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Talking Mats to support children who stammer

Talking Mats was used as part of a Speech and Language therapy assessment  for a boy with a stammer (dysfluent speech).  He was very aware of his stammering and would change what he was going to say or avoid some situations because he anticipated that he would stammer. He had low self-esteem about his speech and felt that whenever anyone laughed in his class, it was to do with his stammer.

Talking Mats was used to gather information about which situations and  people made speaking easier, and any situations and particular people which caused more of a challenge.  The activity provided much more information than originally anticipated.

A starter mat was used  to show how a Talking Mat worked, using pictures of food. He engaged well with this, and understood the process quickly.  We then moved onto discussing his speech – we wrote names of people in his life and situations which involved speaking onto pieces of paper,  and he placed these on the mat where he felt appropriate.  We started with people and situations which appeared more positive, then gradually moved onto those it was anticipated would be more challenging.

His insight into his speech and what helped him or made speaking more difficult was impressive. We were able to use this information to compile a list of “Do’s and Don’t’s” for people he came into regular contact with. He agreed that this information could be shared with school to give them strategies to support him there.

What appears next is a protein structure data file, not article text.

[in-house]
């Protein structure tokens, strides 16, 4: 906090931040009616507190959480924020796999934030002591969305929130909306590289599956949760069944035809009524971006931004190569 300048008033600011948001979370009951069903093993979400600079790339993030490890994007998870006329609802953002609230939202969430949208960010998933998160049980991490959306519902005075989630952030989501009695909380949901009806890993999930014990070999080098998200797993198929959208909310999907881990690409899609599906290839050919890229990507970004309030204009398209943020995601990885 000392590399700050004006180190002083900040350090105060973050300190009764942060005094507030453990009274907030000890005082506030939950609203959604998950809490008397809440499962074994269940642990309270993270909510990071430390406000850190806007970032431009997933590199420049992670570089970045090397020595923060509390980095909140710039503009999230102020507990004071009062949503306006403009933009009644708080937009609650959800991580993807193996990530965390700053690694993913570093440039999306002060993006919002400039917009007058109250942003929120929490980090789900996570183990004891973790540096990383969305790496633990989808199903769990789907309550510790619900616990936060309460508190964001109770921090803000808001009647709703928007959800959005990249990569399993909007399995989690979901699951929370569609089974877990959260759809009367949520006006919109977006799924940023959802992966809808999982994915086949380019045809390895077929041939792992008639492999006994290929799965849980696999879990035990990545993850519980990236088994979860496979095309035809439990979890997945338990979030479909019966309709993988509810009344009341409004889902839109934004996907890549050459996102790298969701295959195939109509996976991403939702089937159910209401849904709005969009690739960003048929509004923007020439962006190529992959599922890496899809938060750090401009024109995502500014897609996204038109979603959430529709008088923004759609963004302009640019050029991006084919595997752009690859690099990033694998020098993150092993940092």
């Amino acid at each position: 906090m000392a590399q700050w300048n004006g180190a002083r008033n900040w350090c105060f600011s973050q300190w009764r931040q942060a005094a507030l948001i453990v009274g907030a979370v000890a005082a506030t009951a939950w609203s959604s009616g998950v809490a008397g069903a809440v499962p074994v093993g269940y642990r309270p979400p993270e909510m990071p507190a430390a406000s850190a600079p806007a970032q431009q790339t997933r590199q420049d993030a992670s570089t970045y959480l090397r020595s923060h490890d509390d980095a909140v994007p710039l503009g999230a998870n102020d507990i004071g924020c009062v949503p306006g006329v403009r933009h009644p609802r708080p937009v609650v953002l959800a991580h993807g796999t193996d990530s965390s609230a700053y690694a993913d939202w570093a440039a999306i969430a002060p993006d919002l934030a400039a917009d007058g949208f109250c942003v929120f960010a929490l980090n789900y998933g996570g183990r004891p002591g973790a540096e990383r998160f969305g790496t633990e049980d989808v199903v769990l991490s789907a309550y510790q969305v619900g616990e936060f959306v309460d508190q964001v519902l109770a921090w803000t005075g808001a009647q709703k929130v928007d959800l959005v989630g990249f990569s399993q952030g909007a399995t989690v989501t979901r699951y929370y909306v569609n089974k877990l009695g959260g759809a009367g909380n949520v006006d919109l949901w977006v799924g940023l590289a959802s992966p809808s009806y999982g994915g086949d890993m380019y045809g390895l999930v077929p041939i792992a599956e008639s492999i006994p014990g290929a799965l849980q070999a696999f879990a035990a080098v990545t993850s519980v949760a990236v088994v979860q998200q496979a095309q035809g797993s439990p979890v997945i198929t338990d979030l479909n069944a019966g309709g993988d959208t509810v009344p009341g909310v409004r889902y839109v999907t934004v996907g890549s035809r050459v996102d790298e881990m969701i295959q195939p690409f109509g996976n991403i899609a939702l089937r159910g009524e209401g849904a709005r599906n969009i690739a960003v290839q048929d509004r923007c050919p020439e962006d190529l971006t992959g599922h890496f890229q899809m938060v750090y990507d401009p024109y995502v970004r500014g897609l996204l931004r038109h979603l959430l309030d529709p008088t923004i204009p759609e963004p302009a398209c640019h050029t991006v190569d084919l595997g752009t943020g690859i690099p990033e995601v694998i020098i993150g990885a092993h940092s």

The most powerful part of the Mat was him being able to say that he did not feel happy about talking with his big brother sometimes, because he could make fun of his speech, and this made him feel really upset. This was a powerful revelation for his Mum who had sat in on the session, as she had not realised he felt this way.    After the session, the family  had a chat around the table at tea-time about how his therapy session had gone that day – with Mum’s support he was able to say to his brother about how his teasing had made him feel. His older brother had thought it was all a bit of fun and hadn’t realised the impact it was having. They agreed the older brother wouldn’t tease him anymore.

When he came back for his next session, he commented on being much happier about his talking at home, and felt the activity had been really helpful. His Mum was very positive about it too, and proud of how he had managed to speak up for himself and be able to say how other people could help him with his talking.

Our thanks  to Kirsten Taylor, Speech and Language therapist for sharing this powerful story